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Re: [Linux-cluster] High availability mail server

--- On Mon, 10/26/09, Gordan Bobic <gordan bobich net> wrote:

> From: Gordan Bobic <gordan bobich net>
> Subject: Re: [Linux-cluster] High availability mail server
> To: "linux clustering" <linux-cluster redhat com>
> Received: Monday, October 26, 2009, 8:50 PM
> On 26/10/2009 23:54, Ray Burkholder
> wrote:
> >> 
> >> High avail. Mail? That's what MX records are
> for.  Performance, would
> >> be a side effect of multiple MXs.  Having it
> "clustered" wouldn't make
> >> mail deliver any quicker.  Why make something
> so simple into something
> >> complex?
> >> 
> > 
> > Mail delivery and MX records are easy.  But once
> mail is received, you have
> > to get it to user's mail boxes, and users have to gain
> access to the
> > repository.  The repository should be 'highly
> available' in some fashion:
> > partitioned storage units, redundant storage,
> replicated storage, backup
> > storage, or whatever.  I believe that is the hard
> bit:  making the
> > repository 'highly available'.
> > 
> > How do people do it?
> Here are some options you have:
> 1) Use a NAS/NFS box for shared storage - not really a
> solution for high availability per se, as this becomes a
> SPOF unless you mirror it somehow in realtime. Performance
> over NFS will not be great even in a high state of tune due
> to latency overheads.
> 2) Use a SAN with a clustered file system for shared
> storage. Again, not really a solution for high availability
> unless the SAN itself is mirrored, plus the performance will
> not be great especially with a lot of concurrent users due
> to locking latencies.
> 3) Use a SAN with exclusively mounted non-shared file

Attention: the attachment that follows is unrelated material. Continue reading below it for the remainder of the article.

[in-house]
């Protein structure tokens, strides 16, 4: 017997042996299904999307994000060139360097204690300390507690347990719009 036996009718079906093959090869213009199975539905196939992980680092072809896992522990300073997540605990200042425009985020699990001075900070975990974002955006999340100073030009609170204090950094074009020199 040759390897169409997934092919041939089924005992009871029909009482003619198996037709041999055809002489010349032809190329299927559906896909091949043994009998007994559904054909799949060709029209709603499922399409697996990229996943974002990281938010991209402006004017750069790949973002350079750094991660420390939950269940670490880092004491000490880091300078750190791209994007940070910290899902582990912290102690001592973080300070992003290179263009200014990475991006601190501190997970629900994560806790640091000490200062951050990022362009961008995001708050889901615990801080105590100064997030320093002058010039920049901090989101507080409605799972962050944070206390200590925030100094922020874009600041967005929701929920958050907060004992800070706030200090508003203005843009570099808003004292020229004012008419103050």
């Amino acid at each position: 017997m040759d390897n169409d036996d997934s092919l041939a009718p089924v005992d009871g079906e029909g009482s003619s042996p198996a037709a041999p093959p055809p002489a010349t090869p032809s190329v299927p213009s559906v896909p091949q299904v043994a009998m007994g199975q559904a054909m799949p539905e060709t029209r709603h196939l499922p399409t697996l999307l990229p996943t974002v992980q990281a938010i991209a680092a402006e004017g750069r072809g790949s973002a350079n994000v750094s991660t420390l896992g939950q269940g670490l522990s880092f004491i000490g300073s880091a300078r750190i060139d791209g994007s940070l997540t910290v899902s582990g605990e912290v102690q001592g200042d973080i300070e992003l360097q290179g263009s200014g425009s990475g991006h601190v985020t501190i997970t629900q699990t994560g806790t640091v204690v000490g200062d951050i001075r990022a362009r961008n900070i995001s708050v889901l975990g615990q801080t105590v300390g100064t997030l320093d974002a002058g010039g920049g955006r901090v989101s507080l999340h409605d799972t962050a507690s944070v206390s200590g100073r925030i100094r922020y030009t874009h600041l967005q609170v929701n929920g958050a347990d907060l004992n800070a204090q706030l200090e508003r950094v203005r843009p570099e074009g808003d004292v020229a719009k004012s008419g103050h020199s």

> system (e.g. ext3). Performance should be reasonably good in
> this case because there is no locking latency overheads or
> lack of efficient caching. Note, however, that you will have
> to ensure in your cluster configuration that this ext3
> volume is a service that can only be active on one machine
> at a time. If it ends up accidentally multi-mounted, your
> data will be gone in a matter of seconds.
> 2b) Split your user data up in such a way that a particular
> user will always hit a particular server (unless that server
> fails), and all the data for users on that server goes to a
> particular volume, or subtree of a cluster file system (e.g.
> GFS). This will ensure that all locks for that subtree can
> be cached on that server, to overcome the locking latency
> overheads.

what about using a combination of 3 and 2b:
3b- split your users in a set of servers which use ext3 FS but are part of a cluster, the servers are really services of a cluster (IP and FS are resources of a CLuster Service) so, if a server fail its service can be migrated to another node of the cluster

let say for example
users starting with letter 'a' to users starting with letter 'h' will "assigned" to MailA , users from 'i' to 'z' will be assigned to MailB.
MAilA --> ipA and filesystemA
MAilB --> ipB and filesystemB

Cluster ServiceA will have resource ipA and filesystemA
Cluster ServiceB will have resource ipB and filesystemB

and ServiceA will be configured to run in nodeA, while ServiceB will be set to run in nodeB of the cluster, but will be set to failover to nodeC (standby server)

the hard part of this is how to balance the users between MailA and MailB (and MailC , D, E). Changing the value of "mail_host" in user attr (if using a Directory Service) and moving user's email from one filesystem to another

this is just food for the brain, the scenario could be as complex as you like :-), but definitely is no good idea to have GFS for mail servers if the clients can connected from multiple sources and dont have a "proxy" to tunnel all request for same user to same backend server.


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